After this outfit it was just a waiting game for the groom. The husband comes whenever he likes, starting from midnight until 5 am at times. There are also no vows as far as I could tell. Only this pandemonium of praise.
The whole preparation involves making the woman brand new. A day at the hammam gets rid of any skin that is not its shiniest and brand newest.

It is also to show how special the woman is and to transmit the joy and happiness of her friends, as a girl explained to me.

I didn�t understand how exactly that was done, though, while she was in a room completely cut off from the party except for the music coming under the door.

Ancient Attendants

She waves like Ms. America while she laughs and cries from joy, and glitter is thrown at her. Then she gets lowered back down to earth. The husband is instructed to come kneel inside the silver cage thing to take pictures.

She doesn�t pay attention to the husband, she is so happy and so in touch with her friends (fans.)

This is your moment girlfriend.

The husband arrives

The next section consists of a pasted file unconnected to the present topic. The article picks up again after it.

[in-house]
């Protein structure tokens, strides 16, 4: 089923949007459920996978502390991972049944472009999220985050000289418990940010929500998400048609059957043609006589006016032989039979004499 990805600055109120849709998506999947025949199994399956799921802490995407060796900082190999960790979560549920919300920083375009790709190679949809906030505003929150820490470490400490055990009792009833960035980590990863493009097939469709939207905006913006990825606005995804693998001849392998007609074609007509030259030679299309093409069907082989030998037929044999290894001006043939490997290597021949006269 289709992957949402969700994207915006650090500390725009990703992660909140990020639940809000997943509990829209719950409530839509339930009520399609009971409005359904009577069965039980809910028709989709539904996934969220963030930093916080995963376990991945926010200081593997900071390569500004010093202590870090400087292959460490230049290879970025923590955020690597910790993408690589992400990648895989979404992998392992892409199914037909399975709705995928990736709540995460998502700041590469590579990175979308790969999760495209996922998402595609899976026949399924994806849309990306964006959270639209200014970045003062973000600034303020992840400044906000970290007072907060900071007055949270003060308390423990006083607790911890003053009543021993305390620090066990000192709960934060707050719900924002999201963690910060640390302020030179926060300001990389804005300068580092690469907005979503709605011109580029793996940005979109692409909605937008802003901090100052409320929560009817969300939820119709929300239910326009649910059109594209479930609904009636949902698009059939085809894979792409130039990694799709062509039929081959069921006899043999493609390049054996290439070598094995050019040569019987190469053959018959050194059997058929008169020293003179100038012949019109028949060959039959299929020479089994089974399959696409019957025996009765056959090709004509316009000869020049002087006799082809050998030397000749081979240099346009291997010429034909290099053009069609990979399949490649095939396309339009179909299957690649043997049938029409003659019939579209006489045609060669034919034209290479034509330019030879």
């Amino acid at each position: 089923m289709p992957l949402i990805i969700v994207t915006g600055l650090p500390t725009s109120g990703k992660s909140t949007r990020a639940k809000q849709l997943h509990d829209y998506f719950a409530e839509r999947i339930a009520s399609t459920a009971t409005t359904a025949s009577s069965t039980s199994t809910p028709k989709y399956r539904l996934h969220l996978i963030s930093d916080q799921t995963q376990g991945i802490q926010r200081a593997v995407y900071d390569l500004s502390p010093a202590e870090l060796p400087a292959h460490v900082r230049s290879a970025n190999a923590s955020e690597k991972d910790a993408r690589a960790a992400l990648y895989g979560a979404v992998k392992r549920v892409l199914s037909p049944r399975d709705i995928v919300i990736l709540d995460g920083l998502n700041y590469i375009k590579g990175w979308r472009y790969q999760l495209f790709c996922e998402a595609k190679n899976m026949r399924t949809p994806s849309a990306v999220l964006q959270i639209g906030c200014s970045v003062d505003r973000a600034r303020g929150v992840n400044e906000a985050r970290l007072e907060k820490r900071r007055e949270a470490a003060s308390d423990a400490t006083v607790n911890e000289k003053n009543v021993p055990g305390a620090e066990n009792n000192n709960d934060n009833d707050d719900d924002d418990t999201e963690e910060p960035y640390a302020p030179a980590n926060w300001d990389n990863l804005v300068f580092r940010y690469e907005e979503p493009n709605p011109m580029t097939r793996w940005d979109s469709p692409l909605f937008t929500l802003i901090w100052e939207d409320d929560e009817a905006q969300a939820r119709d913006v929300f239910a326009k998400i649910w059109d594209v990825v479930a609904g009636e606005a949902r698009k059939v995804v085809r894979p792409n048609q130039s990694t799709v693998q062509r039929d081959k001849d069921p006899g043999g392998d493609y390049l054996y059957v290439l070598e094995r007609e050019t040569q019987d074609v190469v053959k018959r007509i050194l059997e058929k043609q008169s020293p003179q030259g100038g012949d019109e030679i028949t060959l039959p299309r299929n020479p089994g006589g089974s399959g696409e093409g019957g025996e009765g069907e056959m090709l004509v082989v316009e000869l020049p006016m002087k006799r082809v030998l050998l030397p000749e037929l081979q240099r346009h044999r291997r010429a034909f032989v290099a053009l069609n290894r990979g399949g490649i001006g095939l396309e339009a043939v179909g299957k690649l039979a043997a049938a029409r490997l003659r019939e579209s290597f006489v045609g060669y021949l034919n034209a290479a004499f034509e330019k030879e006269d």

The girl's party climaxes when the husband arrives. That could be anywhere between midnight and 5 am. After 5 am I guess he'll never show. Waiting in suspense is completely normal, the boy's party could be too fun and rowdy. I, like all the other women, would not be allowed access. In the olden days, and still today in more rural areas, the bride would be delivered to the husband's house on a mule with a box around her--as if she were a present. In fact they do this so that she cannot be sullied by the looks of strange men on her way. The end of the ceremony the bride and groom dance, if they wish. Everyone chants �Hoowa, Hiyya, Hoowa, Hiyya� which means, �Him, Her, Him Her.� The bride slinks away for one last �evening wear� change.

Then the two ride off into the night and supposedly, no one is allowed to know where they have gone.

The end of our night. Being at that wedding was like being on drugs. The wedding didn't follow time, time followed the wedding. No one drank, and by the end it was time for a little quality time at Pub.

Friday, June 03, 2005

First day of the wedding: Henna